Ask Paul: Should I pay off my daughter's $40k HECS debt?


Dear Paul,

My 29-year-old daughter has a $40,000 HECS bill, $15,000 car loan, pays $350 a week rent and is trying to save a deposit to buy a studio.

Should I help her and pay the HECS like her friends' parents did?

ask paul clitheroe should i pay off my daughters hecs debt

I worry she will never be able to pay it as the interest keeps increasing and her wages are low. What is your advice, as I am losing sleep with worrying about her situation? Thank you. - Melinda

Let's try to improve your sleep, Melinda.

How would you feel if you were offered an interest-free loan of $40,000 and you made no repayments until you earned around $48,500, when you started to pay 1% of your income towards it?

And if it was unpaid at your death, the loan was cancelled? We'd all be lined up to get one!

Sure, HECS debt is indexed, meaning it increases in line with inflation, but the key points are no repayments are required until you earn nearly $50,000. HECS debt, as it is not a normal enforceable debt, with interest repayments, does not affect your credit rating. That is the last loan I would ever pay off.

My view is that neither your daughter nor you should worry about HECS debt - it is the best debt I have ever heard of.

If you want to help her, I'd strongly suggest you look at a couple of options. One is paying out her car loan to allow her to save more.

But if I was in your shoes, I'd be looking at how you could help her buy that studio. An apartment in a good location will become a wonderful asset for your daughter and, even more importantly, a home.

My suspicion is that you would sleep better if your daughter owned a home and any assistance you wish to provide would be best used to do that.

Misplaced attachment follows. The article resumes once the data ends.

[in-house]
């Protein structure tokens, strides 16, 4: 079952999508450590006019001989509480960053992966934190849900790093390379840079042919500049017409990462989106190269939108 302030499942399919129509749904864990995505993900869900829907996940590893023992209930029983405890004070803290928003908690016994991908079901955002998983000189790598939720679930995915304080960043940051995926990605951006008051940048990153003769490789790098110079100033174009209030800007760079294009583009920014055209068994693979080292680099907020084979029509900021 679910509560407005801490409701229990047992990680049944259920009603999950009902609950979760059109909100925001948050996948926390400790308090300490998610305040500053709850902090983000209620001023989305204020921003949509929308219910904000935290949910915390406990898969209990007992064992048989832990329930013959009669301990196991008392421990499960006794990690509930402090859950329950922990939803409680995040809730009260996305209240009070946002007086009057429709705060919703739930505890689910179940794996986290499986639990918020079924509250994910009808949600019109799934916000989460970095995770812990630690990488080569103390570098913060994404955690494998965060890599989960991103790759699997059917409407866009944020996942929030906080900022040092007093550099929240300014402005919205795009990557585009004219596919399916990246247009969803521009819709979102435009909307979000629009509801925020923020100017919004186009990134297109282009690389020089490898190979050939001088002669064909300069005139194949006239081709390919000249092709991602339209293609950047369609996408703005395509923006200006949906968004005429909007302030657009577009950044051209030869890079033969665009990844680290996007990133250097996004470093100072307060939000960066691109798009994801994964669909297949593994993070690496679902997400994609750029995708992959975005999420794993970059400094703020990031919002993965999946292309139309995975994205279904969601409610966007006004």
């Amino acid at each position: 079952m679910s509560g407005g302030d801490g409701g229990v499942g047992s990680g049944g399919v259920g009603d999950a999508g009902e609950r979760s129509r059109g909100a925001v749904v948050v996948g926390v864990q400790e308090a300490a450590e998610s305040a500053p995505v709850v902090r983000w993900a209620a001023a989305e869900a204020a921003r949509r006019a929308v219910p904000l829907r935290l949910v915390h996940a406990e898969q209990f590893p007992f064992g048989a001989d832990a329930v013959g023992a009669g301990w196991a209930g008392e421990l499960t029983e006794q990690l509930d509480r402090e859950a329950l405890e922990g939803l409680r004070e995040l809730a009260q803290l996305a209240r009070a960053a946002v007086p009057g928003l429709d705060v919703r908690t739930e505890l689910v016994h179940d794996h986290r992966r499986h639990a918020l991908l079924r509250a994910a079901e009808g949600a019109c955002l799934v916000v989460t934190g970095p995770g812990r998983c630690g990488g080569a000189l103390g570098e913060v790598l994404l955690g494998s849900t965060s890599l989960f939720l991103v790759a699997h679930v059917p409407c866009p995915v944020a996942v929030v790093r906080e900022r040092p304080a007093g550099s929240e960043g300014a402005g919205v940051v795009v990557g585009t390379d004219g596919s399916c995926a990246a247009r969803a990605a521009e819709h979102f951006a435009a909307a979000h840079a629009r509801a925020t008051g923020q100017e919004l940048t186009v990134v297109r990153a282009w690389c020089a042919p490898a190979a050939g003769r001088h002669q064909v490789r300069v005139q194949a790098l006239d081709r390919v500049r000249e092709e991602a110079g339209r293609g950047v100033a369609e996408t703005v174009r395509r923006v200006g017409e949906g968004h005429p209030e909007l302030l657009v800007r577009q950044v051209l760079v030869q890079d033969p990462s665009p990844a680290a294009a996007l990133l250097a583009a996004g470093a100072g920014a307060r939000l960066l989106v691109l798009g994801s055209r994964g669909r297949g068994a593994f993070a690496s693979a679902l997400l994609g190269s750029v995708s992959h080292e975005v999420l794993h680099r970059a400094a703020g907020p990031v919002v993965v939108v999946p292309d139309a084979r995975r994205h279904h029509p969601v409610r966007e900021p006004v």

The HECS debt is just a number with no interest and no fixed repayment term. I'd sleep like a baby with one of those!

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Paul Clitheroe AM is founder and editorial adviser of Money magazine. He is one of Australia's leading financial voices, responsible for bringing financial insight to Australians through personal finance books, the Money TV show, and this publication, which he established in 1999. Paul is the chair of the Australian Government Financial Literacy Board and is chairman of InvestSMART Financial Services. He is the chair of Financial Literacy at Macquarie University where he is also a Professor with the School of Business and Economics. Ask Paul your money question. Unfortunately Paul cannot respond to questions posted in the comments section. View our disclaimer.
Money magazine
September 7, 2022 11.22am


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Irene Tsang
September 7, 2022 5.06pm

Why some parents want to help their children - for example buy their first home, when their children still not afford to? Why Melinda's daughter cannot stay home? But choose to pay $350.0 per week rent? Do she knows that she can save money instead of renting, for the deposit of her first home. Nowadays we spoil our kid too much. If they haven't been go down that road to save, you just give, give and give; they will never know how to value what they got.

silas j
September 7, 2022 5.15pm

Maybe Melinda's daughter doesn't live in the same city or town. She could have moved away to study or get a job. Pretty narrow-minded to assume everyone can stay living with their parents until their 30s.

Abre G
October 12, 2022 8.50am

Definitely prioritise other debt ahead of a HECS/HELP debt.

Virginia H
March 9, 2024 4.56pm

In 2024 Paul's advice is outdated now that indexation on HECS debts has been implemented. Melinda's daughter's debt will be indexed at 7.1% in line with CPI in 2023. That means that her $40K debt has risen to $42,8K and the value will keep increasing year on year by CPI whether payments are made or not made. Let's say in 2024 CPI is 5%. Melinda's debt will grow from $42.8K to $44.9K. This is about to become an insidious, hidden problem for many with HECS debts who believe they are living in interest free territory. This is now one of the worst debts to carry on this basis. Some may look at their HECS debt in 5 years time only to learn that their $40K original debt is now a balance owing of $50K due to indexation. Pay HECS debts off sooner rather than later. Pay it off today.